Easter Sunday in France

Easter Sunday, known as "Pâques" in French, is a significant Christian holiday in France. This religious event celebrates the resurrection of Jesus Christ and is a time for family gatherings, feasting, and various traditions.

Easter Sunday in France falls on the first Sunday after the first full moon following the vernal equinox, which is usually between March 22nd and April 25th. The date varies each year, but it always falls within this range.


The celebration of Easter in France dates back to the early days of Christianity when the country was part of the Roman Empire. The spread of Christianity in France is attributed to various historical figures, including St. Denis, St. Martin of Tours, and St. Irenaeus, who played crucial roles in establishing the Christian faith. The tradition of celebrating Easter has continued throughout the centuries, evolving and adapting to the cultural changes in the country.


National customs for Easter Sunday in France

One of the most popular national customs for Easter Sunday in France is attending a special church service to mark the resurrection of Jesus Christ. Many people attend mass on the evening of Holy Saturday or the morning of Easter Sunday.

Another widespread custom is the preparation and consumption of festive meals with family and friends. Traditional French Easter dishes often include roasted lamb, chocolate, and various types of bread. In France, Easter eggs, both real and chocolate ones, play a significant role in the celebrations. Children often participate in Easter egg hunts, searching for hidden eggs in gardens, parks, or inside their homes.

French chocolatiers also create elaborate chocolate sculptures called "Easter bells" or "cloches de Pâques" to mark the occasion. These bells symbolize the return of church bells from Rome, which according to French tradition, fly to the Vatican on Good Friday and return on Easter Sunday, bringing chocolate and gifts for the children.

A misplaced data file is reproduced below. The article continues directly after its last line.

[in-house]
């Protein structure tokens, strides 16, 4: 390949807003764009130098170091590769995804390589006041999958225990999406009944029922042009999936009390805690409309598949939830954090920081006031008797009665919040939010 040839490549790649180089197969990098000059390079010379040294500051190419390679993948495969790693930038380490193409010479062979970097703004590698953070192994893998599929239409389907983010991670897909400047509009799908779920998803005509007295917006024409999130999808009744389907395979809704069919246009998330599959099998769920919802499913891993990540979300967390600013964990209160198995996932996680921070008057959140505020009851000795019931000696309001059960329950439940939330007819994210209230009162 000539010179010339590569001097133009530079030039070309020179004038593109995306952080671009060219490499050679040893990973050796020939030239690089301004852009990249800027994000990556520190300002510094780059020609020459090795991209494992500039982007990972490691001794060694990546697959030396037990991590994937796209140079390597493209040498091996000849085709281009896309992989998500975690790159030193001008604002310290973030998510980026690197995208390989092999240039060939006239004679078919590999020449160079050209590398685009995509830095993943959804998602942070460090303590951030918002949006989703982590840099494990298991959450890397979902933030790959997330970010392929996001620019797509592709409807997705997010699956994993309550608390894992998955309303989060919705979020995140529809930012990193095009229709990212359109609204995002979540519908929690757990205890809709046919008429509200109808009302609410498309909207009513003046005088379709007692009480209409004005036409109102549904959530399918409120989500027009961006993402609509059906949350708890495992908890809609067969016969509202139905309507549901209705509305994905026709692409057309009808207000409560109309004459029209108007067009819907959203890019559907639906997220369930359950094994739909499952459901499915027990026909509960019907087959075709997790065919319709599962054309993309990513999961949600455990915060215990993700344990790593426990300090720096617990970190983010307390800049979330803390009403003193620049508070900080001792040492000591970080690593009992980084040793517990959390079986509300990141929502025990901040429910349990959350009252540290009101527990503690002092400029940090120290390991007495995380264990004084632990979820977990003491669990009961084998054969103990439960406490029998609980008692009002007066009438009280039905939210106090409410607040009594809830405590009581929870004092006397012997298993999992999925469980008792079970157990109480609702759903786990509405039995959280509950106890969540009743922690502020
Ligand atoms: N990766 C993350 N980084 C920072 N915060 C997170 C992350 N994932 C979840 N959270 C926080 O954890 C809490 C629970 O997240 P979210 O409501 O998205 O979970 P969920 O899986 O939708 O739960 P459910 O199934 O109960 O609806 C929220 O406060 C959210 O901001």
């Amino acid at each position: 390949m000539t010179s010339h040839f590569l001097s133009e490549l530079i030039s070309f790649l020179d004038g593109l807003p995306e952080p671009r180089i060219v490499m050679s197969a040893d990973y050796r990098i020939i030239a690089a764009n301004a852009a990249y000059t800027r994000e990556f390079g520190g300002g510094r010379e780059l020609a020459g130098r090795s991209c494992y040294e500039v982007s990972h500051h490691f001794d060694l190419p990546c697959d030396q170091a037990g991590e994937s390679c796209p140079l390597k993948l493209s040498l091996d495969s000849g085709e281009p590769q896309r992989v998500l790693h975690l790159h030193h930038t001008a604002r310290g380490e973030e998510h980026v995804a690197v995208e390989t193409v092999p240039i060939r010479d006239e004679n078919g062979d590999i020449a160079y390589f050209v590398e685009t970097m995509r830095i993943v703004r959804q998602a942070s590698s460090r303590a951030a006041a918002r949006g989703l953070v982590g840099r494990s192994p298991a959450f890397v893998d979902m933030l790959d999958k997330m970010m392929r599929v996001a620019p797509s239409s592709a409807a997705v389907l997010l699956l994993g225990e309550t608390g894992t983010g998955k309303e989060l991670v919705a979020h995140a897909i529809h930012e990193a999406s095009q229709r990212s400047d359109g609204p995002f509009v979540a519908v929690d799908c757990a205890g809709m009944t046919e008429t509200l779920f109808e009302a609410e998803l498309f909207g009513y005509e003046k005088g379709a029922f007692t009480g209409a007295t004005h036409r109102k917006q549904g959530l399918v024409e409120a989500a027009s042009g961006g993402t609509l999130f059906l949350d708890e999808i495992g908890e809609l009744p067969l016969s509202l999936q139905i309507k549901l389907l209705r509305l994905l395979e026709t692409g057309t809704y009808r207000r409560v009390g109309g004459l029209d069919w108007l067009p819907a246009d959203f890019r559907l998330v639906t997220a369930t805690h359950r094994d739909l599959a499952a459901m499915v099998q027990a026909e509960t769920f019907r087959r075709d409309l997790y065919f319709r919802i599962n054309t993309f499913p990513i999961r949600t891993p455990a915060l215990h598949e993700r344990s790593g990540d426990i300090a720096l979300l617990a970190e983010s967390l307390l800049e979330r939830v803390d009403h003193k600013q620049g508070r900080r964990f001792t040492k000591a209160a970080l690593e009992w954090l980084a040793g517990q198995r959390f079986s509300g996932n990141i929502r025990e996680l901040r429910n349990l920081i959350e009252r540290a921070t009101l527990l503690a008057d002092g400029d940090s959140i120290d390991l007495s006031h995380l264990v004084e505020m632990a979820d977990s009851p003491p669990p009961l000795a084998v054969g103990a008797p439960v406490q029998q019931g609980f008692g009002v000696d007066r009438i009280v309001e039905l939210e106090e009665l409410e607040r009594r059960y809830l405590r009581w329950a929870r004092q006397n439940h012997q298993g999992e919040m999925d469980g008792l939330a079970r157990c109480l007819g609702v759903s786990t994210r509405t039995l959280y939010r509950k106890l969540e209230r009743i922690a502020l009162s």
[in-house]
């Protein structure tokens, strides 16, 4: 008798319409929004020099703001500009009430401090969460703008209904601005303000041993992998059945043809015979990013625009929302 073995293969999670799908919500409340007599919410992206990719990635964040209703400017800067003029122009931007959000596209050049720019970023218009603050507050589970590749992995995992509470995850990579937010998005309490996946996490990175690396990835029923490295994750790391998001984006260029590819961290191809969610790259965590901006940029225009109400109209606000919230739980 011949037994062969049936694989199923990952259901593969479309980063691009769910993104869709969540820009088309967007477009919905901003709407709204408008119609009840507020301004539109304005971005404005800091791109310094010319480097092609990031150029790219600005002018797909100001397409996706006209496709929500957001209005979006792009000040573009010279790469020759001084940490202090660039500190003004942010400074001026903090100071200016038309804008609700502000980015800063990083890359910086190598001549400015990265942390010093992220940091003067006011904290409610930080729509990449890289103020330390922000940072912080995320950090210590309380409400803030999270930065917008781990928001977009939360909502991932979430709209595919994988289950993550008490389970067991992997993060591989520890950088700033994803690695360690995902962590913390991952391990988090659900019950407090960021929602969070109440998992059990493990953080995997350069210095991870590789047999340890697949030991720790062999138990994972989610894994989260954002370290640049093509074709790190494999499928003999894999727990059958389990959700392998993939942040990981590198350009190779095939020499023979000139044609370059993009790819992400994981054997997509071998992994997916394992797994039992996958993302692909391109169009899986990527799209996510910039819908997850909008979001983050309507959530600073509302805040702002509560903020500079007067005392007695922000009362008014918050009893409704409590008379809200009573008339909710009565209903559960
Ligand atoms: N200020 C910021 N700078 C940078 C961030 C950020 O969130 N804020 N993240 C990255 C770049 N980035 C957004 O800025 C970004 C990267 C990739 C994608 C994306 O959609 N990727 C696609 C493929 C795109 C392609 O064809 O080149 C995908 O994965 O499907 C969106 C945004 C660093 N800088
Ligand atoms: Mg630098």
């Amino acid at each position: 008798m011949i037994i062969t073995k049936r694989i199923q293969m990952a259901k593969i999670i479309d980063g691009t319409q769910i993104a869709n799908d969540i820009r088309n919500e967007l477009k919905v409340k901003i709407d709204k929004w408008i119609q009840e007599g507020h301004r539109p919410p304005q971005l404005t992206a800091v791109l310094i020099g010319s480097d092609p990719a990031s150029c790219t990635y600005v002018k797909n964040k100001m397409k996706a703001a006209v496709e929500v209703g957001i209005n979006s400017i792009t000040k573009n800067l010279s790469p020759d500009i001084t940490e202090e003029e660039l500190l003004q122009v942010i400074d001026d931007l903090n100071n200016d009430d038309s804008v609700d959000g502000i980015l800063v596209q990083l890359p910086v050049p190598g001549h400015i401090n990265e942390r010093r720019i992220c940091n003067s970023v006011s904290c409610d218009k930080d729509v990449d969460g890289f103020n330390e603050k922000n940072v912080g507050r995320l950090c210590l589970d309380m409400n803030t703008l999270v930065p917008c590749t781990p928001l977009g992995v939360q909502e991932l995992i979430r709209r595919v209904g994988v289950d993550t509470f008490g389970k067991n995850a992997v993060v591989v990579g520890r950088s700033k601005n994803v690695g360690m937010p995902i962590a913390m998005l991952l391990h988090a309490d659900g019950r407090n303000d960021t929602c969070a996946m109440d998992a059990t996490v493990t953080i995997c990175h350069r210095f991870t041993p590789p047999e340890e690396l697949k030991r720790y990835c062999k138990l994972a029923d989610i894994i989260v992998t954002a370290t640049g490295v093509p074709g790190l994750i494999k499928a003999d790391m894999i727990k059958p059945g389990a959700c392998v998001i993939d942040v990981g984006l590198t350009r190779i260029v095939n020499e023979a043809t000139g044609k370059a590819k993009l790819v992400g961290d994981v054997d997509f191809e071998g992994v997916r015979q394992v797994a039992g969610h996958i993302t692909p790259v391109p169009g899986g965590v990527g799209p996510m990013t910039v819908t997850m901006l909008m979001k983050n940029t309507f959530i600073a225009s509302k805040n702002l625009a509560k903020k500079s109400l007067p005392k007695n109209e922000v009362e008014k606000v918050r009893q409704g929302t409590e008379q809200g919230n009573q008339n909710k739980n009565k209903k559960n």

Local customs for Easter Sunday in France

Some local customs for Easter Sunday in France vary depending on the region. In Alsace and Lorraine, for example, there is a tradition called "Osterlammele," where people bake a cake in the shape of a lamb, representing the sacrificial Lamb of God.

In Bessières, a small village in southwestern France, the unique custom of making a giant omelet comes to life every year on Easter Monday. The locals gather to cook a massive omelet using thousands of eggs, which is then shared among the participants and visitors.

In the town of Haux in the Bordeaux region, a similar but slightly different tradition takes place on Easter Monday. Here, the locals prepare a giant omelet in the main square, using over 15,000 eggs to feed the entire town.


Easter Sunday in France is a time of religious reflection, family gatherings, and delightful customs that showcase the country's rich cultural heritage. From attending church services to participating in Easter egg hunts and sharing festive meals, the French people honor the resurrection of Jesus Christ in their unique and heartfelt way.